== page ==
Marvel’s mystery Spider-Man project has finally been revealed. While it isn’t a continuation of Sam Raimi’s Spider-Man movies as first speculated, it does have a major Hollywood connection. Director J.J. Abrams and his son Henry are collaborating on a new Spider-Man tale.As revealed by The New York Times, the comic in question is simply titled Spider-Man. This five-issue limited series will be drawn by Sara Pichelli (Spider-Men) and colored by Dave Stewart (Hellboy).

Spider-Man #1 cover by Olivier Coipel. (Image Credit: Marvel Comics)

It’s unclear whether the series is set in current Marvel continuity or is intended to be a separate, standalone adventure. J.J. Abrams teases, “The story shows Peter Parker in a way you haven’t seen him before.”

One big change will involve the addition of a brand new villain named Cadaverous, a shrouded figure who poses a threat to Peter and MJ alike.

J.J. Abrams revealed that the project came about through ongoing chats with editor Nick Lowe. He told NYT, “Nick had been pressing me to do a book with him. A year or so ago, I started talking about it with Henry and it sort of happened organically. And that has been the joy of this. Even though I’ve been talking to Nick for a long time, weirdly, this feels like it just sort of evolved from the conversations of Henry and I, having ideas that got us excited and Nick being open to the collaboration.”

All the Creators Joining Forces for Marvel Comics #1000

Henry Abrams noted that working on the project has helped him gain a closer understanding of Spider-Man, saying, “I feel like I’ve developed not just as a writer, but someone that can appreciate stories more. Spider-Man is one of those superheroes where the more you read about him, for me at least, the less I understand him. He’s so anti-everything that you’d expect from a hero. I think Stan Lee said something about putting the human in superhuman. That is what we’re trying to do.”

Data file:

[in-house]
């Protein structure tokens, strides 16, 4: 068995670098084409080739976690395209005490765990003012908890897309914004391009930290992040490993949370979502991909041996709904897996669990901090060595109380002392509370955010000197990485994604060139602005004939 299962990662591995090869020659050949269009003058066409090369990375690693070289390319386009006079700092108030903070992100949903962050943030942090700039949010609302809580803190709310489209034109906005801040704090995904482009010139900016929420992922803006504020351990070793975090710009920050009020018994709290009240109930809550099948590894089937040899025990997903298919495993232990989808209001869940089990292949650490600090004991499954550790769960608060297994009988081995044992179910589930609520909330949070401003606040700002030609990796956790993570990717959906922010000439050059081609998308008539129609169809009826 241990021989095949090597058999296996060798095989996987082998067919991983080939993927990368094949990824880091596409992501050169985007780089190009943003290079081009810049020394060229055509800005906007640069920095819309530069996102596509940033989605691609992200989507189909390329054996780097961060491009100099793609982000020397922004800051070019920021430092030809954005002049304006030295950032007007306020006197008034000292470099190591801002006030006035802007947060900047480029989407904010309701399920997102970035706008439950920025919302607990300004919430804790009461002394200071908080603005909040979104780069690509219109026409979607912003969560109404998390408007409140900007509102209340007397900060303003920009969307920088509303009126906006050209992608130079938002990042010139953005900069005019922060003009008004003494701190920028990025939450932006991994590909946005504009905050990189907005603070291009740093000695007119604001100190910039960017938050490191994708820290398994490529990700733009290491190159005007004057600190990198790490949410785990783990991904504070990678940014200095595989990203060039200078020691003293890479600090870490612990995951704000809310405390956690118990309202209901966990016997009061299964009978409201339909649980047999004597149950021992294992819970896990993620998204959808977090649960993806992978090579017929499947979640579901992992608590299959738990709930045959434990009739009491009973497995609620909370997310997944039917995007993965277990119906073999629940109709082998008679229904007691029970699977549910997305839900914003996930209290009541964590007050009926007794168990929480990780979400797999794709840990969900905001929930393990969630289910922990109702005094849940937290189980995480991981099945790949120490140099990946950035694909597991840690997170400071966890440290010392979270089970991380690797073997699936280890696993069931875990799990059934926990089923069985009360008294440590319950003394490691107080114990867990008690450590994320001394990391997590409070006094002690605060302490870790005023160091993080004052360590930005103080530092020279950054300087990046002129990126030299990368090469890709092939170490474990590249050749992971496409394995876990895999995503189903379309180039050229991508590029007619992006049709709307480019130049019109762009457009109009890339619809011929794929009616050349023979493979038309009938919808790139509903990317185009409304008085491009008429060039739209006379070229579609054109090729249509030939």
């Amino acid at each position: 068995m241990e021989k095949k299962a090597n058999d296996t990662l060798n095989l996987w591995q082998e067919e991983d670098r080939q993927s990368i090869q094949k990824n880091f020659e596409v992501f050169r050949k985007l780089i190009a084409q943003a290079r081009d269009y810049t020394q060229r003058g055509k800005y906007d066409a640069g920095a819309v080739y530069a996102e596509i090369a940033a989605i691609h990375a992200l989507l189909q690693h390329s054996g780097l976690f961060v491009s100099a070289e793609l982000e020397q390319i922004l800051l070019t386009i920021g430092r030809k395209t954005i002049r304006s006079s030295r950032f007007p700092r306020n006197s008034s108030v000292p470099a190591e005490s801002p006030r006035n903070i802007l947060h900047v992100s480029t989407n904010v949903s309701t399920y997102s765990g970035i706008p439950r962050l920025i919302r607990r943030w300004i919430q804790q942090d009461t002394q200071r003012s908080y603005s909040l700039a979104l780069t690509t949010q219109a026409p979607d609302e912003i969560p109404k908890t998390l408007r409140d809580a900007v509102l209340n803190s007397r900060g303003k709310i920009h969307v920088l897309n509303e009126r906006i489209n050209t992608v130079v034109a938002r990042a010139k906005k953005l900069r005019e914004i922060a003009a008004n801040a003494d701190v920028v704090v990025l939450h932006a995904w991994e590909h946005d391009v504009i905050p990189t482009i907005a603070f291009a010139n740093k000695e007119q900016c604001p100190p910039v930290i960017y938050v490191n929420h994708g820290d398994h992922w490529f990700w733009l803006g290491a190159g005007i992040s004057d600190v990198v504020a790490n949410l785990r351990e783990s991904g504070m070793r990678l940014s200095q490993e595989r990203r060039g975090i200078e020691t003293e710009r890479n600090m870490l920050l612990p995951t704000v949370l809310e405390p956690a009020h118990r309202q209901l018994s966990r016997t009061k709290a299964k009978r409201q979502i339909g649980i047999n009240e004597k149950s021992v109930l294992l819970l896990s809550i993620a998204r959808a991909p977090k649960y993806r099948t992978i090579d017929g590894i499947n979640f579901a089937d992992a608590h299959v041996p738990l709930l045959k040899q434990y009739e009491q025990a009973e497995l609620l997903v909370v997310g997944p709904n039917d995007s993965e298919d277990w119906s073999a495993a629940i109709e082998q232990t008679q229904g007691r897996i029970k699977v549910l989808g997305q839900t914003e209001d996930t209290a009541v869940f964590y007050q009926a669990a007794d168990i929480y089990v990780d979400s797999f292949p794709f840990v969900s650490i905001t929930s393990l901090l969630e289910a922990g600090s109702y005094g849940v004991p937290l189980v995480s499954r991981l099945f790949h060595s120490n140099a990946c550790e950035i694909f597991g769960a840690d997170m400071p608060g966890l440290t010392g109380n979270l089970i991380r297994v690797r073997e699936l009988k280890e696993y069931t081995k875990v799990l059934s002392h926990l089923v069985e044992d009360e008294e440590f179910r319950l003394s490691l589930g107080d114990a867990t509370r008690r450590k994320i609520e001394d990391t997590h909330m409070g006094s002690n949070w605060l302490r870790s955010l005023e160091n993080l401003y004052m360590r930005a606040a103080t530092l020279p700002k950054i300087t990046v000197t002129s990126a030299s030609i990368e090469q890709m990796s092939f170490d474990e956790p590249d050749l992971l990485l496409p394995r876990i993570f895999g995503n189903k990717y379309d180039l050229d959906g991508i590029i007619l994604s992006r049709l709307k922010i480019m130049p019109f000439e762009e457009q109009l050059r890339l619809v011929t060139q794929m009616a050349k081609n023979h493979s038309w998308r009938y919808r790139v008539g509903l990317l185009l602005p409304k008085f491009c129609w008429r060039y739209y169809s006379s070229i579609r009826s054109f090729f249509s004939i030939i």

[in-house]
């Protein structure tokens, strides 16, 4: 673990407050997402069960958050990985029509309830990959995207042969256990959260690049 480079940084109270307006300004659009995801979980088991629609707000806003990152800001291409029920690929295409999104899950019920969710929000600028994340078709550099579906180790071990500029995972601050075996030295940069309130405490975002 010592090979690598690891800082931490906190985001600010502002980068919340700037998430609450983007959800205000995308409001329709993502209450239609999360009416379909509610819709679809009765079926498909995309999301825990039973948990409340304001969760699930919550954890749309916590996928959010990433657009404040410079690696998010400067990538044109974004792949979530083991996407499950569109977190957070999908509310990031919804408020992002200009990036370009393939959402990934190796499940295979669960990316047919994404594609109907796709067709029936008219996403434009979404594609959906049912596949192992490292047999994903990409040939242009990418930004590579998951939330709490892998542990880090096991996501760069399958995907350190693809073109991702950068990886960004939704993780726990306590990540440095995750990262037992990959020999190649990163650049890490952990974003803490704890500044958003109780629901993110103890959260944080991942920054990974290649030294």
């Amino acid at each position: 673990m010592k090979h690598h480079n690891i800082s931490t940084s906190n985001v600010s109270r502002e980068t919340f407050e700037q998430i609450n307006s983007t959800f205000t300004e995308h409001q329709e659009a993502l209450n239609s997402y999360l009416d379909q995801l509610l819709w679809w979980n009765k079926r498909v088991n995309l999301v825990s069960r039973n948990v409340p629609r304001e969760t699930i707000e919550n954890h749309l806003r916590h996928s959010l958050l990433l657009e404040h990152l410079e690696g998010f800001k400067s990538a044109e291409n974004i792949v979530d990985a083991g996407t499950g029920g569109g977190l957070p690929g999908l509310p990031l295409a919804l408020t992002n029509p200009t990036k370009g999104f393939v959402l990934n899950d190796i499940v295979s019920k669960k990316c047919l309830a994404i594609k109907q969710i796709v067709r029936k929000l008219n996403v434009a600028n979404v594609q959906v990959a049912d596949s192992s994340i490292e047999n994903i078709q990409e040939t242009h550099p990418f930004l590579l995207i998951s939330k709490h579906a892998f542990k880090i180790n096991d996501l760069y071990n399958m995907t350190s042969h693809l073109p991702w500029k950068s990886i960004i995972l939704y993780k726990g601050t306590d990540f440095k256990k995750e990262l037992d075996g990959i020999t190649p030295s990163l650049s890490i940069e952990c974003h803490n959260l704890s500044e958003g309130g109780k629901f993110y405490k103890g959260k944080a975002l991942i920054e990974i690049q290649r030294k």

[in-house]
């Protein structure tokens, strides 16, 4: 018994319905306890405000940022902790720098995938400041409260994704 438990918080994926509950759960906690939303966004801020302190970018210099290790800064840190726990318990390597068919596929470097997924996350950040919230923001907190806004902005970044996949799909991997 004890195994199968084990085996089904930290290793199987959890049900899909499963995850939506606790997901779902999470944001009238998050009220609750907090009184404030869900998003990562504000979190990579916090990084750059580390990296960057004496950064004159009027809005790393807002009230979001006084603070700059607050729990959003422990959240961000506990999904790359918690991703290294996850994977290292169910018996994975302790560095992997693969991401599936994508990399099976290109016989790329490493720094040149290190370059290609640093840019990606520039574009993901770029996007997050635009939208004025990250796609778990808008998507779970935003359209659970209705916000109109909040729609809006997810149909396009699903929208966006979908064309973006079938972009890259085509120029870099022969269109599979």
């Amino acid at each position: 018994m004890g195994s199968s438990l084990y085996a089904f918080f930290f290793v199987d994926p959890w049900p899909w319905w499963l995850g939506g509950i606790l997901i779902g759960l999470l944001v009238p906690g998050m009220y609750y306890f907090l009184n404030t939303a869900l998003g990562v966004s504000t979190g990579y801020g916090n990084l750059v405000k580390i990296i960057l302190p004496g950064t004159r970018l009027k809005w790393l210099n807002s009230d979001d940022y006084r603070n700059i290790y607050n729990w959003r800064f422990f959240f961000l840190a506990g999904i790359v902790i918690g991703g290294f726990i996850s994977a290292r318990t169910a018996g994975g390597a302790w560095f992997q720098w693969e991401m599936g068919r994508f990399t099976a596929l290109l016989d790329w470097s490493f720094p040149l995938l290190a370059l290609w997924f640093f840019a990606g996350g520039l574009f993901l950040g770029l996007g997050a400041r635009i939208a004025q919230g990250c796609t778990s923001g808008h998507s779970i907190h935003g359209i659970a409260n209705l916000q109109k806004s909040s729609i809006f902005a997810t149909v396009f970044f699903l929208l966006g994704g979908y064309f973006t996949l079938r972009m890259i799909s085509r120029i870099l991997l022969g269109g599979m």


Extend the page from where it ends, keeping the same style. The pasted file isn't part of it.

J.J. Abrams also discussed his excitement at seeing new pages from Pichelli come in, comparing it to the early days of designing Star Wars: The Force Awakens.

“I would equate the experience a bit like working on a movie. You have an idea for what Maz Kanata’s castle will look like. It’s theory for months and months, and then you go through phases and design. Then one day you walk onto the set and you’re standing there. You might not be shooting, but you’re just standing on the set. And to get Sara’s artwork, the black and white early renderings, to get those, it’s weird because you’re suddenly looking at a brilliant artist’s interpretation of work that you’ve been talking about for a long time.”

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Look for Spider-Man to debut in September 2019.


Jesse is a mild-mannered writer for IGN. Allow him to lend a machete to your intellectual thicket by following @jschedeen on Twitter, or Kicksplode on MyIGN.



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